Below is an excerpt from the Wikipedia page about Margaret Atwood’s novel. Please read and think about the implications of these new bills being potentially bastardized.

Handmaids are fertile women whose social function is to bear children…Handmaids are produced by re-educating fertile women who have broken the gender and social laws. Owing to the need for fertile Handmaids, Gilead gradually increased the number of gender-crimes. The Republic of Gilead justifies the nature of the handmaids through the biblical stories of Jacob taking his two wives’ handmaids, Bilhah and Zilpah, to bed to bear him children, when the wives could not (Gen. 30:1–3), and Abraham doing the same with his wife’s handmaid, Hagar (Gen. 16:1–6).
…Unwomen are sterile women, widows, feminists, lesbians, nuns, and politically dissident women: all women who are incapable of social integration within the Republic’s strict gender divisions. They are exiled to “the colonies”, areas of both agricultural production and deadly pollution, as are handmaids who fail to produce a child after three two-year assignments, hangings and persecution for a woman who miscarries after a rape… (http://en.wikipedia.org/wiki/The_Handmaid%27s_Tale)

In our last blog post, we shared the troubling notion that lawmakers consider unborn children more important and sacred than the women carrying them. Laws are being put into effect that reaffirms this fear, and the infuriating thing is that the government doesn’t care about these children after they are born, so long as they are not exposed to evolution or non-abstinence sexual education in schools. And the term “unwoman” actually removes a woman’s identity from her since she does not conform to what these men think that a woman should be.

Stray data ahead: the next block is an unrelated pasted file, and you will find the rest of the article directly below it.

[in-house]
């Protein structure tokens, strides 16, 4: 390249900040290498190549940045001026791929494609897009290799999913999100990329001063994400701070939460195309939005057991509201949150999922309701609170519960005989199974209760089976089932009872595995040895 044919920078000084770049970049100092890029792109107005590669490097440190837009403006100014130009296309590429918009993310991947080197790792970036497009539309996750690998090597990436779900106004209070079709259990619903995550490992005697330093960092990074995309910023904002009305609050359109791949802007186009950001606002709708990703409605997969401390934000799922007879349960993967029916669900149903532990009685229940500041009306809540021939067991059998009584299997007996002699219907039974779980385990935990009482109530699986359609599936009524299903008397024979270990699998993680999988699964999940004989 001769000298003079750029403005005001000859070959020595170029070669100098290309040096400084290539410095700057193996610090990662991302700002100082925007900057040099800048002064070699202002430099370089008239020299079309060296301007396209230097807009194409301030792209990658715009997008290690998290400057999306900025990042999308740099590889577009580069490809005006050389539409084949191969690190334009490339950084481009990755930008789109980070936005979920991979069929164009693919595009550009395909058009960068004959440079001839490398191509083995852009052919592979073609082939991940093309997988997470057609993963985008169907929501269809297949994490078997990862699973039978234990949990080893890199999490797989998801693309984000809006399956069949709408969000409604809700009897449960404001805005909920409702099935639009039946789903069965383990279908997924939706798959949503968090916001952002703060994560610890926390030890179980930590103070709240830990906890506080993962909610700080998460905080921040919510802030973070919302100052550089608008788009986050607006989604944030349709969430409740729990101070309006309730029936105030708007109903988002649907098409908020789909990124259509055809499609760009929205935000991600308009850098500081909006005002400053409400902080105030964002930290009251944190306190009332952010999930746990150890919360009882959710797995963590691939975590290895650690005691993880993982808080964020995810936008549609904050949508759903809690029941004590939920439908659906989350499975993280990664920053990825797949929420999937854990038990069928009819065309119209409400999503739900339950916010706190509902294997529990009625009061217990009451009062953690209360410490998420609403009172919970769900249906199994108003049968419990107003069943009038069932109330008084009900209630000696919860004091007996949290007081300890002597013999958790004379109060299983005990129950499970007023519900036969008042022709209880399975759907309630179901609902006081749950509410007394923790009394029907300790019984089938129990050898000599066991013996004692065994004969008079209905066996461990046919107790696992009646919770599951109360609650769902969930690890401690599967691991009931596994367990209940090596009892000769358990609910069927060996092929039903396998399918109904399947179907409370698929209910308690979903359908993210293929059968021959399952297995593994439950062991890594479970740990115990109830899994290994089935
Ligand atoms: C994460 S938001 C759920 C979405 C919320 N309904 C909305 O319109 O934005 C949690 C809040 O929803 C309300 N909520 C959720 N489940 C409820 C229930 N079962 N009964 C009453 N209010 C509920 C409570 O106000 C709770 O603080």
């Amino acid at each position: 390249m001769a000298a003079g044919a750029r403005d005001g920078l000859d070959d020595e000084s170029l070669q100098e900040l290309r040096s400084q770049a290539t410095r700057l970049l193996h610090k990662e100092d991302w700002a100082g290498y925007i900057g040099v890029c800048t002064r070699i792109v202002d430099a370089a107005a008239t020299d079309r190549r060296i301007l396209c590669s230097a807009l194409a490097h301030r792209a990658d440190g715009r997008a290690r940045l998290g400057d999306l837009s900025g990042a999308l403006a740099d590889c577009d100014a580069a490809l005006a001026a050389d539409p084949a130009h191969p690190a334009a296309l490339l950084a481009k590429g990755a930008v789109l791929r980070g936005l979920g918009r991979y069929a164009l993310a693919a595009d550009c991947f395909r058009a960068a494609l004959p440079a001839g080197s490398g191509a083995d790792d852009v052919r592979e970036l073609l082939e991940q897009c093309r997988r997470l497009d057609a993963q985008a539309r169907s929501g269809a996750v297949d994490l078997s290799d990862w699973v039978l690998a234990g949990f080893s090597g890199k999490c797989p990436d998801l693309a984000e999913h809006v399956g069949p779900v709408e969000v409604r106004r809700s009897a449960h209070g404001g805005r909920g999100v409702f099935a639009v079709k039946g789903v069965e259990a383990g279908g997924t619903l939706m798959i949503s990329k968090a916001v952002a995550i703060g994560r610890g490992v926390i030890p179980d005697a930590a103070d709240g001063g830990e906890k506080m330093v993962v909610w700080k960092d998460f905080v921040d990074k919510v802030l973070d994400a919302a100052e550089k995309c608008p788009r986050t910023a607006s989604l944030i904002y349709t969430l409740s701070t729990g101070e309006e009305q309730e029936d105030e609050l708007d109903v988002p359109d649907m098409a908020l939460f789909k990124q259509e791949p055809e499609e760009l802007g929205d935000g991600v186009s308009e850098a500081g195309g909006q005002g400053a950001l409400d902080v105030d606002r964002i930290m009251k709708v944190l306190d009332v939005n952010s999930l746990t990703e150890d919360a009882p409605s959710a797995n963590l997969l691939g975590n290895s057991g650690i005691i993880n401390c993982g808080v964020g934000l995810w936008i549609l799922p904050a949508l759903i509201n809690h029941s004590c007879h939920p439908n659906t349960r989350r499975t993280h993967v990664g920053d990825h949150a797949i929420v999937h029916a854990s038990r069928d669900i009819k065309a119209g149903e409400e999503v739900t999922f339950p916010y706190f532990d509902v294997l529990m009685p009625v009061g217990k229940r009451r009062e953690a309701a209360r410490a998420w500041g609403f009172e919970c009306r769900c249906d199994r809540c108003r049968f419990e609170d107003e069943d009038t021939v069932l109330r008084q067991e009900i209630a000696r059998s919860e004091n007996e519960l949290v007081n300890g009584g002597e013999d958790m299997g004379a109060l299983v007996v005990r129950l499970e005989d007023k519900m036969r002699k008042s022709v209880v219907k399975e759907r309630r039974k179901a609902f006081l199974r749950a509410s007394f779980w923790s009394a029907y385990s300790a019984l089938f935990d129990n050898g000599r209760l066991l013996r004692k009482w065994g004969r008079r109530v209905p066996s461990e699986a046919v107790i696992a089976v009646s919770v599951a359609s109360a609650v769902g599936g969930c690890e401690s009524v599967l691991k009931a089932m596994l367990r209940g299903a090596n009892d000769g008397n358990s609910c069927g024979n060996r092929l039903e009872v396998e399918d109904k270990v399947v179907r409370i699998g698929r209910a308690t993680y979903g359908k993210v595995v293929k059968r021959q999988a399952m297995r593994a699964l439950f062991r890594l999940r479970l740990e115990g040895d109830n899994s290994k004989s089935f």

These women who are now hearing about, who are suffering the consequences of these new bills and laws, are being treated as Unwomen. Even rights as fundamental as equal pay and the ability to file charges for sexual discrimination and harassment are being challenged. This is evidently due to the “lack of grounds” for sexual harassment complaints and the fact that women, as mothers and child-bearers, have no need for equal pay since we would be at home with children anyway and putting homemaking first. Are we “unwomen” if we put career first?

Are we “unwomen” if we suffer the heartbreaking and traumatizing loss of losing a child?

http://www.thedailybeast.com/articles/2012/04/07/wisconsin-s-repeal-of-equal-pay-rights-adds-to-battles-for-women.html

If standing up for what’s right makes us “incapable of social integration” as feminists and consequently an Unwoman, I for one would rather be dying of radiation poisoning in a colony that acting as a walking uterus for a powerful and completely damnable man.

“We are for breeding purposes. We are two-legged wombs, that’s all…ambulatory chalices.”
-Margaret Atwood, The Handmaid’s Tale